Australian novelist and #1 New York Times bestselling author Candice Fox’s newest novel Gathering Dark is a standalone thriller set in Los Angeles. To get you ready to read Gathering Dark, out March 16th, here are some more suspenseful novels also set in the City of Angels!



And Now She’s Gone by Rachel Howzell Hall

Placeholder of  -21Troubled by her past, Grayson Sykes is now tasked with finding Isabel Lincoln, but Grayson quickly discovers that Isabel might not be missing; she might not want to be found.



Dead West by Matt Goldman

Image Placeholder of - 72The fourth entry in the critically acclaimed Nils Shapiro series, Dead West follows Minneapolis private detective Shapiro on yet another exciting case. What seems to be a cut and dry investigation – is Beverly Mayer’s grandson throwing away his trust fund in Hollywood in the wake of his fiancée’s tragic death? – soon turns deadly, as Nils Shapiro realizes there are people out there who want the Mayer family dead.

Indigo by Loren D. Estleman

Poster Placeholder of - 2Indigo, book 6 in the Valentino Mysteries series, has Valentino tasked with collecting a prized donation to the university’s library; Bleak Street, classic noir movie thought lost to time. The rising star of the movie, Van Oliver, disappeared before the movie was finished, and everyone suspected his alleged ties to the mob had come back to haunt him. Now, Valentino wants to be the first to release the movie, and knows the best way to entice an audience: finding out what exactly happened to Van Oliver.

Made To Kill by Adam Christopher

Image Place holder  of - 79An ode to the classic film noir, Made to Kill is Adam Christopher’s fourth book following LA detective Ray Electromatic, who always solves the case – even if he forgets the case after 24 hours when his robotic memory gets wiped. His newest client is strangely familiar, and Ada, the supercomputer inside his ear, won’t tell him if he’s met her before. Racing against the clock to solve the case before his memory is wiped, Ray tries to solve the mystery of the missing Hollywood star, and figure out where he’s met the client before.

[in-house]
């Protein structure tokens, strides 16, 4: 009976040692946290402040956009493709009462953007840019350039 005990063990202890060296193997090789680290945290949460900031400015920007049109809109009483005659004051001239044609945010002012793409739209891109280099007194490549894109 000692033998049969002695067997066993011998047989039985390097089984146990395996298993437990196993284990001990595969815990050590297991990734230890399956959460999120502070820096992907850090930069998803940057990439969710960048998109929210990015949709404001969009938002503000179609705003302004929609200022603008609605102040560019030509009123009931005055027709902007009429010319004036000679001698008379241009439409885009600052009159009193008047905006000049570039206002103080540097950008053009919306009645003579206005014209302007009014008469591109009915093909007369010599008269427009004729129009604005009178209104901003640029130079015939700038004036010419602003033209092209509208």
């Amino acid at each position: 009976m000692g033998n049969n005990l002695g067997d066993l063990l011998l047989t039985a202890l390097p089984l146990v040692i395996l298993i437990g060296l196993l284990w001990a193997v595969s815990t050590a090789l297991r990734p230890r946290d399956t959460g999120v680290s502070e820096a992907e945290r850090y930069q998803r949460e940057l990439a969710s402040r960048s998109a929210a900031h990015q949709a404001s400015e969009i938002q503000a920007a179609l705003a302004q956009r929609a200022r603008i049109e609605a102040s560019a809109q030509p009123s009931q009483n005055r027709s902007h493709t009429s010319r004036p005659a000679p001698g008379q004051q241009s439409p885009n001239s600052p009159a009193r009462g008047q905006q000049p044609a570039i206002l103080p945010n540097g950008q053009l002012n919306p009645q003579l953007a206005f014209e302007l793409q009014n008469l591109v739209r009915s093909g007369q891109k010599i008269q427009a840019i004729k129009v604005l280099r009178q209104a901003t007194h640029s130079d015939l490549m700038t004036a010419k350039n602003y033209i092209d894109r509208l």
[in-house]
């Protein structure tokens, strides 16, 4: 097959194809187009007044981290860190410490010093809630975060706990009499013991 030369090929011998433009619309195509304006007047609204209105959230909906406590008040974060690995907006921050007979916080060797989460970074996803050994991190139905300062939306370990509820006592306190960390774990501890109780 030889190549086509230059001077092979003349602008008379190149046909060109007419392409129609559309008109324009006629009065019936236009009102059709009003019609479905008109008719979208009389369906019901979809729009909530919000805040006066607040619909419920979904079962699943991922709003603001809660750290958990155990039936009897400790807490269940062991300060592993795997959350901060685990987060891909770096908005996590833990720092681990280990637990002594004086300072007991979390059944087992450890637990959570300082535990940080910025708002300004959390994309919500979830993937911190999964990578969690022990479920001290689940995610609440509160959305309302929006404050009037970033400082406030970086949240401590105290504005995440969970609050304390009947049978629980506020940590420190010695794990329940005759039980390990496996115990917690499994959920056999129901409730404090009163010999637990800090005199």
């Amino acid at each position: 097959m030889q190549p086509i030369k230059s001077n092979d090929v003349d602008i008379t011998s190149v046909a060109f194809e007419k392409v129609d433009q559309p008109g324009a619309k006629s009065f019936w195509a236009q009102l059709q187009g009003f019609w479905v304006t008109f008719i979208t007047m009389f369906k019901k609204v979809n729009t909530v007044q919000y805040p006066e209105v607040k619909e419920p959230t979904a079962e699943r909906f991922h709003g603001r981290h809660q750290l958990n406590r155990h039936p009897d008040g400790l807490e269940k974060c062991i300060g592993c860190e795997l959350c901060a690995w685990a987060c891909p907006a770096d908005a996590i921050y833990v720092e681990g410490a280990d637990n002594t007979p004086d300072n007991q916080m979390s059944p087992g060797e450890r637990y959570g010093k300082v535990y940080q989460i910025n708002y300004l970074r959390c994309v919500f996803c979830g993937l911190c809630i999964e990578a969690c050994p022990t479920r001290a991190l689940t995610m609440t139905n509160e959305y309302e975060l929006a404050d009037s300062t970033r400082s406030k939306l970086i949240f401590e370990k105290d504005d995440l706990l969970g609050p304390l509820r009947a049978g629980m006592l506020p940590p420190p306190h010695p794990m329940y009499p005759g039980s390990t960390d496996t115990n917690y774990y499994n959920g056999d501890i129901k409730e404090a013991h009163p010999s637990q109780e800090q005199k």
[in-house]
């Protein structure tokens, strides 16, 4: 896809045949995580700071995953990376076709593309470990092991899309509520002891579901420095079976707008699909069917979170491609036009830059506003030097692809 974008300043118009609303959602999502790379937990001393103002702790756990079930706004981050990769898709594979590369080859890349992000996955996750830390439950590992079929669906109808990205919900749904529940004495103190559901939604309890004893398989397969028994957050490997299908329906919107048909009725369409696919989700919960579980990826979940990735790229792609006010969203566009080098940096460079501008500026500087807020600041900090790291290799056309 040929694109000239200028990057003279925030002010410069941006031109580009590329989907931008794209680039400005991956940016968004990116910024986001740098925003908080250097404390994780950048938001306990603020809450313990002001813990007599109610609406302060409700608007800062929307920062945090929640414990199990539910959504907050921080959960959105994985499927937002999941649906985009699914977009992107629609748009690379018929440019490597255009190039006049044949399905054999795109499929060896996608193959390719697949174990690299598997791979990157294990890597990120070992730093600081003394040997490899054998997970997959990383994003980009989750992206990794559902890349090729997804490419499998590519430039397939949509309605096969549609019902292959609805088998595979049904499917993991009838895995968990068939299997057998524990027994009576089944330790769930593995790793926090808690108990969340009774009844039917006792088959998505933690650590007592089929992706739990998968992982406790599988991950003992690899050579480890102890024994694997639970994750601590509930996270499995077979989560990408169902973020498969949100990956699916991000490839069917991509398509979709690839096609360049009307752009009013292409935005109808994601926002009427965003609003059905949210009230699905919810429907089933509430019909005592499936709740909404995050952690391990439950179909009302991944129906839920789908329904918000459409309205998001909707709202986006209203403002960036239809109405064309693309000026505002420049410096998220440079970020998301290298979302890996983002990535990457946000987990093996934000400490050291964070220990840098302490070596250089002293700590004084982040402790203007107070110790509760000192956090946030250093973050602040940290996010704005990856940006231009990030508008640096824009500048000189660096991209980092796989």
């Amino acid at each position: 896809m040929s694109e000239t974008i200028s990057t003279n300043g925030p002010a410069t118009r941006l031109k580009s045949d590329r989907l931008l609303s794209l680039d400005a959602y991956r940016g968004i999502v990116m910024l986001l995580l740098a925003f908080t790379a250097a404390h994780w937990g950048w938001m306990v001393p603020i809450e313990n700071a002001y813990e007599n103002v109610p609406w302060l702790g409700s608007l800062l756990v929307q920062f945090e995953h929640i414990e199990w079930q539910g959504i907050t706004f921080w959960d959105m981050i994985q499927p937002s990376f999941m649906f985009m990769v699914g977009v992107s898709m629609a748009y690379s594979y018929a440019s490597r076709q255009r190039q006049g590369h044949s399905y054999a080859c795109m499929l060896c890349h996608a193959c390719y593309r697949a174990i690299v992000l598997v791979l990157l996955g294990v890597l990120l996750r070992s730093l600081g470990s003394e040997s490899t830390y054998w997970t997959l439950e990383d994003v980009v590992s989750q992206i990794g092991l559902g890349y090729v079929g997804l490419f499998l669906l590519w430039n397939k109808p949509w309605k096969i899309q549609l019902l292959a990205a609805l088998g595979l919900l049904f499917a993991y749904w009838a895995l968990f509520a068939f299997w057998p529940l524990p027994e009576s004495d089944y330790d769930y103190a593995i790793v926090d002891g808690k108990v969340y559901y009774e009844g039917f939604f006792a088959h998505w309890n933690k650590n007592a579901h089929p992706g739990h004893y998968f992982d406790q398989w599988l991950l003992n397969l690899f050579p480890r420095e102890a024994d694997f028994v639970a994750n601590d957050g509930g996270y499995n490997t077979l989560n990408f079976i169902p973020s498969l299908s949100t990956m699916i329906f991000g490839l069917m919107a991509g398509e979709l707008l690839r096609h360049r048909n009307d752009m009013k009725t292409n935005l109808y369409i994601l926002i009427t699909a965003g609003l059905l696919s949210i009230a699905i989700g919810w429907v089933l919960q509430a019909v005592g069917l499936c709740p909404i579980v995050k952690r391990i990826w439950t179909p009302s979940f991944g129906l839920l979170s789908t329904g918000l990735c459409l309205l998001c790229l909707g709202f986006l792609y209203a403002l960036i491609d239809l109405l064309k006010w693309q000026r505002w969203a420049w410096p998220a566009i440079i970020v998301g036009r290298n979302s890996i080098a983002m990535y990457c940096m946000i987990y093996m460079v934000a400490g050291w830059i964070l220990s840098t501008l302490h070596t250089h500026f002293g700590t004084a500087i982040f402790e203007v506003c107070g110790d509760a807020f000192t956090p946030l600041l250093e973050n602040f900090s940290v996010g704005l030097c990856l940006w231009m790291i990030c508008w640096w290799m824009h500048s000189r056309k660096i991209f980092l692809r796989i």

Gathering Dark by Candice Fox

From the #1 New York Times bestselling author Candice Fox comes a new mystery, this time set in California. Dr. Blair Harbour, once a respected surgeon and now an ex-con trying to reconnect with her son, is asked for help to find her former cell mate’s missing daughter. The only person standing in her way is the detective already on the case, and the person who arrested Blair for murder, Detective Jessica Sanchez.


Order a Copy of Gathering Dark!

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Holiday Treats for Your Holiday Reads

By Julia Bergen

What we all need this holiday season is to sit down with a book and some treats. It’s socially distanced, it’s relaxing, it’s everything you need right now. But what treats go with what book? No worries, friend, we’ve thought this out so you don’t have to. Now get back to decorating that tree/cooking that turkey/ordering that Indian food/living your best pandemic life.

Image Place holder  of - 18A Resolution at Midnight by Shelley Noble – Champagne Truffles

Even if you’re not reading A Resolution at Midnight on New Year’s Eve, you can still feel like you’re ringing in the New Year with a champagne truffle. This historical mystery is set in Gilded Age Manhattan, right during Christmas season, and Shelley Noble is ready to transport you to the streets of Old New York. Just make sure to hold your pinky out while you eat your truffles; Lady Dunbridge is an aristocrat, after all!

Image Placeholder of - 57A Dog’s Perfect Christmas by W. Bruce Cameron – Peanut Butter Cookies

Bake some for yourself, and some canine-friendly peanut butter treats for your best fluffy friend. Not only are peanut butter cookies perfect for this book because dogs love peanut butter, but also because W. Bruce Cameron books are kind of the peanut butter cookie of your bookshelf. They’re sweet without being saccharine, they’re utterly delightful, and everybody loves them. Another good holiday treat for this book, if you’re into puns, peppermint BARK.

Place holder  of - 96And Now She’s Gone by Rachel Howzell Hall – Thumbprint Cookies